NEW DELHI, Dec. 6 – The World Bank revised its growth prediction for India from 6.5% to 6.9% for fiscal 2022 on Tuesday, saying that nation is better positioned than many other rising economies to withstand the effects of global headwinds.
The estimate complied with recent government advice. India, the third-largest economy in Asia, grew by 6.3% in the quarter ending in July-September, and is expected to increase by 6.8 to 7% in the current 2022–23 fiscal year, which ends in March.
India, like many other developing nations, is struggling with inflation as a result of a rise in food and fuel costs on a worldwide scale following Russia’s invasion of Ukraine earlier this year. Due to this, the central bank raised its policy interest rates while issuing a warning about the effects of a global economic slowdown.
The World Bank’s country director for India, Auguste Tano Kouame, noted during the release of the India Development Update Report that “India’s economy has proven extraordinarily robust to the deteriorating external environment.”
According to him, India’s economy is resilient to deal with a financial crisis because to strong tax receipts, foreign reserves, and significant policy space, as well as cautious macroeconomic management.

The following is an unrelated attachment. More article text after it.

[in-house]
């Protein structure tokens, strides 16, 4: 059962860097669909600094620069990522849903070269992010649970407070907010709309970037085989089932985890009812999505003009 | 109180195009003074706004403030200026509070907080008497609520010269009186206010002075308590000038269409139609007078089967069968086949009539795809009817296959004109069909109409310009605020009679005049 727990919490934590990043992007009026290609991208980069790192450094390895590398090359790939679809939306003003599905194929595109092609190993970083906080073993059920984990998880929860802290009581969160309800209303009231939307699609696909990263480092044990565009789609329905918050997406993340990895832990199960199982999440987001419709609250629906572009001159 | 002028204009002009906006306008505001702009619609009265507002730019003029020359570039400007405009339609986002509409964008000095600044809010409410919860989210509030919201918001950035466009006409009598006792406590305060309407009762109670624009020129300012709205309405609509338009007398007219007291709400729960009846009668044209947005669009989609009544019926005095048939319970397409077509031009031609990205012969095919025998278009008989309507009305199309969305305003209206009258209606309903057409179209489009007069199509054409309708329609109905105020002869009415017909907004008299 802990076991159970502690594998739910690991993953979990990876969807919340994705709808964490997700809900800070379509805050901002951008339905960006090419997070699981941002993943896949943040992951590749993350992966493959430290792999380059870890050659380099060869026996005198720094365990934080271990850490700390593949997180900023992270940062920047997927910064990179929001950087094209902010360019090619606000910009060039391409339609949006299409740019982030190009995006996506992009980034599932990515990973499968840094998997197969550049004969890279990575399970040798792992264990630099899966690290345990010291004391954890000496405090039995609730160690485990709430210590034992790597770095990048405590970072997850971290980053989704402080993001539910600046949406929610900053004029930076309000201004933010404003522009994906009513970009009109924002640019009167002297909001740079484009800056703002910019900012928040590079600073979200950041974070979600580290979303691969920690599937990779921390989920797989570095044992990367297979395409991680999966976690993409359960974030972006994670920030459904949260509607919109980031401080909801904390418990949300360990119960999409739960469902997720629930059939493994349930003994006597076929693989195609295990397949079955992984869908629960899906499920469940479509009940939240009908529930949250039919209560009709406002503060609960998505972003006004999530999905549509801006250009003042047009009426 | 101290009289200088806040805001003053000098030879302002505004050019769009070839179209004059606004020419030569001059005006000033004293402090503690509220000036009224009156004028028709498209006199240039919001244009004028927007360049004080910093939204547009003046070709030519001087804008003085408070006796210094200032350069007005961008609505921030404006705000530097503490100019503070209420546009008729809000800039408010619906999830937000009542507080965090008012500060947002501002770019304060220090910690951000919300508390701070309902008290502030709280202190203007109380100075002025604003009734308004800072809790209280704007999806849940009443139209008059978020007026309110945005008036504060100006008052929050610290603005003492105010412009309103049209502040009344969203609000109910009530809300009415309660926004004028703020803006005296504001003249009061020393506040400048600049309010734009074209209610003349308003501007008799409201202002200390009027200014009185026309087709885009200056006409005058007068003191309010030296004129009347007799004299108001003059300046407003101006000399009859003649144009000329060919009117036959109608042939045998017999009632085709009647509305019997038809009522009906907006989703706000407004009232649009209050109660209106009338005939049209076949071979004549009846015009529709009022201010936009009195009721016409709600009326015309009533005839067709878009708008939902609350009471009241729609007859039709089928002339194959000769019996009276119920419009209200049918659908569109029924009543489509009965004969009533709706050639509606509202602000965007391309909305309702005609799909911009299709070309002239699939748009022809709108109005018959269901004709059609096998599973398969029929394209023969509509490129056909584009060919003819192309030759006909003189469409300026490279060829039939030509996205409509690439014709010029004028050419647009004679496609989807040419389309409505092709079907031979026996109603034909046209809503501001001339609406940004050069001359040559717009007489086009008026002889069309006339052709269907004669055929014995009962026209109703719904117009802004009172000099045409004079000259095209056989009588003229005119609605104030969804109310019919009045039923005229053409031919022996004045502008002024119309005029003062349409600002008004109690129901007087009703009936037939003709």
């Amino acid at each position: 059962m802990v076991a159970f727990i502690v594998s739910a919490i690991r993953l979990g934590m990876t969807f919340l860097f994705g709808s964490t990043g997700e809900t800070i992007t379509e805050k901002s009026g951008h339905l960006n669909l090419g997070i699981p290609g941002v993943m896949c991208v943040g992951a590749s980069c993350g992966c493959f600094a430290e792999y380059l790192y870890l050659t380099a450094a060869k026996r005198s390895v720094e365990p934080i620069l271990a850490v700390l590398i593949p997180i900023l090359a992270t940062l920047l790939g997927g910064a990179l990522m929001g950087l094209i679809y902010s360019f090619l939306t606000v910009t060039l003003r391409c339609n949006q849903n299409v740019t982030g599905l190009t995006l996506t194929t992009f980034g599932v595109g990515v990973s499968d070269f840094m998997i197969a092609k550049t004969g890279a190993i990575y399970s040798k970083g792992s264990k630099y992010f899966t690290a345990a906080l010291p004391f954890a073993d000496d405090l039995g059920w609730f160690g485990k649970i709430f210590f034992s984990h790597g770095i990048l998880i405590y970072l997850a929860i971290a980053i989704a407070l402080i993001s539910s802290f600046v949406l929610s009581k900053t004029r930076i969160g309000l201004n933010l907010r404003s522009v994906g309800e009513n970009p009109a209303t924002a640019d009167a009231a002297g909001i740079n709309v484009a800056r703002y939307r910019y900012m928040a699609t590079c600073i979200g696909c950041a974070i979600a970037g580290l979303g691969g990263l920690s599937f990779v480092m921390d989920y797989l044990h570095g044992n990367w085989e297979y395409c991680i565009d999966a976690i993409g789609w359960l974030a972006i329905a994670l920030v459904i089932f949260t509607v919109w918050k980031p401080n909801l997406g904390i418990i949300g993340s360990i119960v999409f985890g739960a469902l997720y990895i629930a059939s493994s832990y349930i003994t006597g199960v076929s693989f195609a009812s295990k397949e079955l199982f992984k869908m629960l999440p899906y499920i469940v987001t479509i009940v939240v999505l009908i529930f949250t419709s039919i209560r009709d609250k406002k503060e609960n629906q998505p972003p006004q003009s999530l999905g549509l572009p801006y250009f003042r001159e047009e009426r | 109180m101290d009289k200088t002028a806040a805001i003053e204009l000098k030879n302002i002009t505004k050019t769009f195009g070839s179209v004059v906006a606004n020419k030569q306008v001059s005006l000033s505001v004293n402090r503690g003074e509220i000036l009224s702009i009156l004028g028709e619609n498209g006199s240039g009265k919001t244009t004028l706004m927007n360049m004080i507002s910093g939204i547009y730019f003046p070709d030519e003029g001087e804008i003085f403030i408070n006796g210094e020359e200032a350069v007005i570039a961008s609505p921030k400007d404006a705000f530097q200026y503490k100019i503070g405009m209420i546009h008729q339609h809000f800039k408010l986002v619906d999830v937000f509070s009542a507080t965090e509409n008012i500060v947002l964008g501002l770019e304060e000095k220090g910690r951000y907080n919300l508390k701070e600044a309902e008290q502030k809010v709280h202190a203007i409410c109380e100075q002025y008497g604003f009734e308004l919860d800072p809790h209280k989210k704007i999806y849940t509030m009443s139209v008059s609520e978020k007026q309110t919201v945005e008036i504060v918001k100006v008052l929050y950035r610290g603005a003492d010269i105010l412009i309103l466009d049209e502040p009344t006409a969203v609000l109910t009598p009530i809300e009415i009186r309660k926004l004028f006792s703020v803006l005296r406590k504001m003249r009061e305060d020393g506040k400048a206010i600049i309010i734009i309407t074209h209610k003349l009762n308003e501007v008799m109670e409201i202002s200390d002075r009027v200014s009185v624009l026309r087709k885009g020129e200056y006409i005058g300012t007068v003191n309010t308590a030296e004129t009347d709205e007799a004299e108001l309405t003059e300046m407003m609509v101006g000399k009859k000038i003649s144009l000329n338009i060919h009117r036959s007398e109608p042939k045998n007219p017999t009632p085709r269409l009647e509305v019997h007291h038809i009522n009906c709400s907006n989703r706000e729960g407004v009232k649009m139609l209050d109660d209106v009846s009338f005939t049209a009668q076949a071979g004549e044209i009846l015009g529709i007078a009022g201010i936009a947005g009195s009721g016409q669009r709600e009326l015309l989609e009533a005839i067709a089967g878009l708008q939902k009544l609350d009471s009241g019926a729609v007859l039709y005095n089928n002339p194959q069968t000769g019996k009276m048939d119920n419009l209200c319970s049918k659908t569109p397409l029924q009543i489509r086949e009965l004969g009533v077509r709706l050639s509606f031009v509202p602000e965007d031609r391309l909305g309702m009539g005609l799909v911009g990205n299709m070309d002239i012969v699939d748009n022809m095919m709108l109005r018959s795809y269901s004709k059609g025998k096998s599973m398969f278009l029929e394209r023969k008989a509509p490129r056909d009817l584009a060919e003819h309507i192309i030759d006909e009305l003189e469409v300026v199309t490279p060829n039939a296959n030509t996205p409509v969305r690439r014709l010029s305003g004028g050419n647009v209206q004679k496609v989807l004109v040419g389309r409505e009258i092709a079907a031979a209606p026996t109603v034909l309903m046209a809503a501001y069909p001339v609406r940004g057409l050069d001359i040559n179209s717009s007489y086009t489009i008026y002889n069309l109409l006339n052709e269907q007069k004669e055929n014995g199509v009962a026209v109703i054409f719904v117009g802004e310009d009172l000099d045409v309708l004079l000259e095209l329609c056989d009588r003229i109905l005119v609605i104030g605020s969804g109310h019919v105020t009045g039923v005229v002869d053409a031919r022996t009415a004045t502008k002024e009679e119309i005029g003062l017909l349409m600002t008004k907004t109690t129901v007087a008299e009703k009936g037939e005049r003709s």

He cautioned that while negative global trends continue, ongoing vigilance is necessary and that it will affect India’s growth potential.
The World Bank reduced its growth prediction for India, which will start its next fiscal year in April, from 7% to 6.6%.
India has suffered from rising commodity prices and interest rates set by central banks throughout the world, just like its international counterparts.
In contrast to other developing economies, the World Bank was optimistic that India would be far less affected by the global recession.
In light of the fact that public debt had decreased, World Bank economist Dhruv Sharma stated, “We have no worries about India’s debt sustainability at this time.
The analysis noted that a one-percentage-point decline in U.S. growth could decrease Indian GDP by 0.4 percentage points. For other developing economies, the impact of eroding growth in the United States, euro zone nations, and China was at least 1.5 times bigger than that of India.
The study said that average retail inflation for the current fiscal year was 7.1% and added that the decline in commodity prices may have a moderating effect on inflationary pressures.
In October, India’s annual retail inflation rate fell to a three-month low of 6.77%, but some experts think it might still be another two years before it reaches 4%, the middle of the Reserve Bank of India’s goal range.